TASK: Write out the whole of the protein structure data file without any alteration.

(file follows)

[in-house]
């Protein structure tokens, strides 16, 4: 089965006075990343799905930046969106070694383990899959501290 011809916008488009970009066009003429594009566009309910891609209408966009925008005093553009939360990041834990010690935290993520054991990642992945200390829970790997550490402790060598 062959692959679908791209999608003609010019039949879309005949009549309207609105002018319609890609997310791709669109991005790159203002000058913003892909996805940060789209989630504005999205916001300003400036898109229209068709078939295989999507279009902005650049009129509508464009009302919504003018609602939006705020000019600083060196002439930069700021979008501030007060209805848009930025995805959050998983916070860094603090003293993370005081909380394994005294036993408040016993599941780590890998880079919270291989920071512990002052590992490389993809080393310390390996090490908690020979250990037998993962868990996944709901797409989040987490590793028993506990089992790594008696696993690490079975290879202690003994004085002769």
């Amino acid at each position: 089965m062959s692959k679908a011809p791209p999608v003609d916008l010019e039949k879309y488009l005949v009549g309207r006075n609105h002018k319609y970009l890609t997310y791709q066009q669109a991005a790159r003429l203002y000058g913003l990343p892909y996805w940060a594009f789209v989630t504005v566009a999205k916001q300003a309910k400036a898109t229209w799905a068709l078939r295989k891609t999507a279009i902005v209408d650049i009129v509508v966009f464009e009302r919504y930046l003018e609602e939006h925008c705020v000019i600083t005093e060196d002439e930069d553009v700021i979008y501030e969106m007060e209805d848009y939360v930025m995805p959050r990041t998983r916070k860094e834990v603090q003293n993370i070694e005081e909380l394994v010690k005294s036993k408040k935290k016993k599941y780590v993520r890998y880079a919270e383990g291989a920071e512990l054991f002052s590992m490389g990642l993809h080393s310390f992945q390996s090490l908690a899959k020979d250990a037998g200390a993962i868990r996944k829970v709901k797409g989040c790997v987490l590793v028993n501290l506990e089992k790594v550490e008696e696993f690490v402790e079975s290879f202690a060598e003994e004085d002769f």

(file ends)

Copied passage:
[in-house]
């Protein structure tokens, strides 16, 4: 089965006075990343799905930046969106070694383990899959501290 011809916008488009970009066009003429594009566009309910891609209408966009925008005093553009939360990041834990010690935290993520054991990642992945200390829970790997550490402790060598 062959692959679908791209999608003609010019039949879309005949009549309207609105002018319609890609997310791709669109991005790159203002000058913003892909996805940060789209989630504005999205916001300003400036898109229209068709078939295989999507279009902005650049009129509508464009009302919504003018609602939006705020000019600083060196002439930069700021979008501030007060209805848009930025995805959050998983916070860094603090003293993370005081909380394994005294036993408040016993599941780590890998880079919270291989920071512990002052590992490389993809080393310390390996090490908690020979250990037998993962868990996944709901797409989040987490590793028993506990089992790594008696696993690490079975290879202690003994004085002769």
């Amino acid at each position: 089965m062959s692959k679908a011809p791209p999608v003609d916008l010019e039949k879309y488009l005949v009549g309207r006075n609105h002018k319609y970009l890609t997310y791709q066009q669109a991005a790159r003429l203002y000058g913003l990343p892909y996805w940060a594009f789209v989630t504005v566009a999205k916001q300003a309910k400036a898109t229209w799905a068709l078939r295989k891609t999507a279009i902005v209408d650049i009129v509508v966009f464009e009302r919504y930046l003018e609602e939006h925008c705020v000019i600083t005093e060196d002439e930069d553009v700021i979008y501030e969106m007060e209805d848009y939360v930025m995805p959050r990041t998983r916070k860094e834990v603090q003293n993370i070694e005081e909380l394994v010690k005294s036993k408040k935290k016993k599941y780590v993520r890998y880079a919270e383990g291989a920071e512990l054991f002052s590992m490389g990642l993809h080393s310390f992945q390996s090490l908690a899959k020979d250990a037998g200390a993962i868990r996944k829970v709901k797409g989040c790997v987490l590793v028993n501290l506990e089992k790594v550490e008696e696993f690490v402790e079975s290879f202690a060598e003994e004085d002769f």